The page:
Via car, wind along Hurricane Ridge Road or the scenic Pacific Coast Highway (101), especially between Forks and Lake Crescent. Lake Crescent itself is an idyllic location to drive around, hike by, or kayak in with fall foliage reflecting in the azure lake. Olympic Discovery Trail along the Strait of Juan de Fuca will provide fall’s finest paired with the smell of that salty ocean water.

Of course, the number one suggestion for fall foliage on the Olympic Peninsula is the Hoh Rainforest. Follow the orange and yellow maples along the Hoh River or explore the Hall of Mosses trails. In addition to big leaf and vine maples, keep a lookout for mushrooms, bald eagles, and elk during this less crowded season.

Related read: A Winter Guide to Visiting Olympic National Park

9. Walla Walla Vineyards

Walla Walla Vineyards
Photo: Danita Delimont

Why you should go: Indulge in the changing of the leaves in Washington’s wine country.

  • Nearest town: Walla Walla
  • Peak foliage: October through November

With over 120 vineyards, Walla Walla is home not only to great wine tasting, but also to acres upon acres of grapes (among other fruit farms) that are ablaze as the air turns from heavy to crisp.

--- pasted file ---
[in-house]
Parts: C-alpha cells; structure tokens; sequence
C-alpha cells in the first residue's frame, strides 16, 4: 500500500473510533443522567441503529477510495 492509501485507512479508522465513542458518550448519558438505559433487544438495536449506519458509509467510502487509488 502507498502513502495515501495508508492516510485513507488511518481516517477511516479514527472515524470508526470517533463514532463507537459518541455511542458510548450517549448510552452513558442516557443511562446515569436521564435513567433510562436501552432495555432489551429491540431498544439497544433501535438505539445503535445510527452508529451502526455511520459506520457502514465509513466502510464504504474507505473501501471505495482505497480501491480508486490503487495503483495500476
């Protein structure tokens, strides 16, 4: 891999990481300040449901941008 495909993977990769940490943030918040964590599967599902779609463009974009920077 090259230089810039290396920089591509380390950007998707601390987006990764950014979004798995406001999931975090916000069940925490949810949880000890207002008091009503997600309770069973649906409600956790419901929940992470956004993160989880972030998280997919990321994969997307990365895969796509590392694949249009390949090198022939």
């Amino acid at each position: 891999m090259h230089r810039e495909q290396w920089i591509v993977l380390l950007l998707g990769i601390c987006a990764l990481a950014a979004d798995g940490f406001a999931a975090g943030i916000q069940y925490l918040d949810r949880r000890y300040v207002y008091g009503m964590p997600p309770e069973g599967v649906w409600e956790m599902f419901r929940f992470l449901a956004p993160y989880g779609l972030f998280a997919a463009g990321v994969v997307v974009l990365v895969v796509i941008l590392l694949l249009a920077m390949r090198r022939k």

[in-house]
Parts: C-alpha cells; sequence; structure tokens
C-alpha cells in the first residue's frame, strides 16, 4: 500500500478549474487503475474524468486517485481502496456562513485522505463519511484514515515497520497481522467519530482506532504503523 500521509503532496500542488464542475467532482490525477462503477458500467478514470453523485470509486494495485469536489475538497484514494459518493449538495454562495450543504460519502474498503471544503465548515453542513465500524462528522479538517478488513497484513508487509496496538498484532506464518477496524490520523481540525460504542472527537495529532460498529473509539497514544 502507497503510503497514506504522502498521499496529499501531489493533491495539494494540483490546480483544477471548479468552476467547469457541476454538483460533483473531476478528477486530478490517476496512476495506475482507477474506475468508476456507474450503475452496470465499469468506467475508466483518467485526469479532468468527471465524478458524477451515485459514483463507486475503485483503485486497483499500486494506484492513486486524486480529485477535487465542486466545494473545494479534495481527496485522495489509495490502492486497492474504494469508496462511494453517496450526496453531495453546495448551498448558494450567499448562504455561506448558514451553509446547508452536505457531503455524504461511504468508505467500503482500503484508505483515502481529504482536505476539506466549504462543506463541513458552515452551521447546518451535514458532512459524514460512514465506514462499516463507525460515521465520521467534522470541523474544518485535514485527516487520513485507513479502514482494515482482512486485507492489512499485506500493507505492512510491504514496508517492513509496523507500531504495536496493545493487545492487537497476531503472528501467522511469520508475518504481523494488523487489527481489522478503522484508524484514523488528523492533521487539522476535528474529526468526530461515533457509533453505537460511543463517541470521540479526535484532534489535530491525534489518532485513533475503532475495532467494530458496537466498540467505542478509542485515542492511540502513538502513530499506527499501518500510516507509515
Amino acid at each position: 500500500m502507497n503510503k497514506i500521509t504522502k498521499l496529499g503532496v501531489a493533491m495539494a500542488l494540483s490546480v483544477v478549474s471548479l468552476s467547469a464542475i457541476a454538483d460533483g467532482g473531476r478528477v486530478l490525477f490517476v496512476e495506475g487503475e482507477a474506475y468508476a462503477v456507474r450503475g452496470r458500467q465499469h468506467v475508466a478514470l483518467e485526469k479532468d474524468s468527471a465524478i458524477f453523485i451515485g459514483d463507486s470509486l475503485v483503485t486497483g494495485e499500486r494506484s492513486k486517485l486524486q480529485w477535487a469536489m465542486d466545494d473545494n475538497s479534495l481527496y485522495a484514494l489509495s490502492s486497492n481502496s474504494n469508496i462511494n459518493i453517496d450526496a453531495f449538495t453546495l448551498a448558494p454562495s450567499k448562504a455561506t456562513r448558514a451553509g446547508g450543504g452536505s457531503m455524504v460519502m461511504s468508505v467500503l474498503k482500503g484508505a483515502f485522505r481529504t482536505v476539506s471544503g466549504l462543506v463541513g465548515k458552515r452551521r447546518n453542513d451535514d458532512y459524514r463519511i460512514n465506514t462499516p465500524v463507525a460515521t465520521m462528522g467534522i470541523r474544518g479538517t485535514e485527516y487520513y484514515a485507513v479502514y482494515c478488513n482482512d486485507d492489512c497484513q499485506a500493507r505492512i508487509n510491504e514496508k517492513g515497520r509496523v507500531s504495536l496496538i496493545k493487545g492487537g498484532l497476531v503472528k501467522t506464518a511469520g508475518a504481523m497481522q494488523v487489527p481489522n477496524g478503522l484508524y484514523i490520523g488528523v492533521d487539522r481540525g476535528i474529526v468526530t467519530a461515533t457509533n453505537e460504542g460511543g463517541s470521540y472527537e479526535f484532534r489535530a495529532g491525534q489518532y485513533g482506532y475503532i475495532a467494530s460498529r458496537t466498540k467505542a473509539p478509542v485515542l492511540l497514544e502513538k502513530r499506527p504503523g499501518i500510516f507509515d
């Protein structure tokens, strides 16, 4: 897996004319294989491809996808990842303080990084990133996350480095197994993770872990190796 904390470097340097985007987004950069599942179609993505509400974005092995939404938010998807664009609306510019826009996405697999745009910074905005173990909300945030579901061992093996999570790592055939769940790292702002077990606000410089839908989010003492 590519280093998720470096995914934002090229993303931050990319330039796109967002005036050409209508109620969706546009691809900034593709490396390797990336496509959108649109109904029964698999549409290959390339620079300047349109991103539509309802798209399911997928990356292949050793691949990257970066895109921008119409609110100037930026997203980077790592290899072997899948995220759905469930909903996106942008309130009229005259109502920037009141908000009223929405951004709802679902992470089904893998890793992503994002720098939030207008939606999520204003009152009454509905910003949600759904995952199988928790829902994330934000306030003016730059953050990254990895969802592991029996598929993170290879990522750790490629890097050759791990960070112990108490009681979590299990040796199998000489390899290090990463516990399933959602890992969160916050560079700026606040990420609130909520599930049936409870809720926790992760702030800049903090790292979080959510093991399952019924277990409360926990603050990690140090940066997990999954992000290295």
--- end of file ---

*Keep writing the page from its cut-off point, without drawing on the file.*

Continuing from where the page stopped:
Along with row after row of fiery, golden, and amber flora, elegantly nurtured as if just for your enjoyment, the area also boasts maples, dogwoods, and cottonwood that catch the eye in an otherwise mostly desert landscape.

Other than exploring vineyards, wine country’s changing of the leaves can be enjoyed driving or hiking through the Blue Mountains, walking along numerous rivers or Bennington Lake, or learning local history at Whitman Mission. As for the wine, consider Fall Release Weekend!

Related read: 10 Marvelously Unique Places to Stay in Washington State

Explore Washington

Get epic travel ideas delivered to your inbox with Weekend Wanderer, our newsletter inspiring thousands of readers every week.

Seen in: Fall Colors, Washington, West

Find your next adventure

Sign up for Weekend Wanderer and join thousands of readers getting epic travel ideas weekly.

Related Posts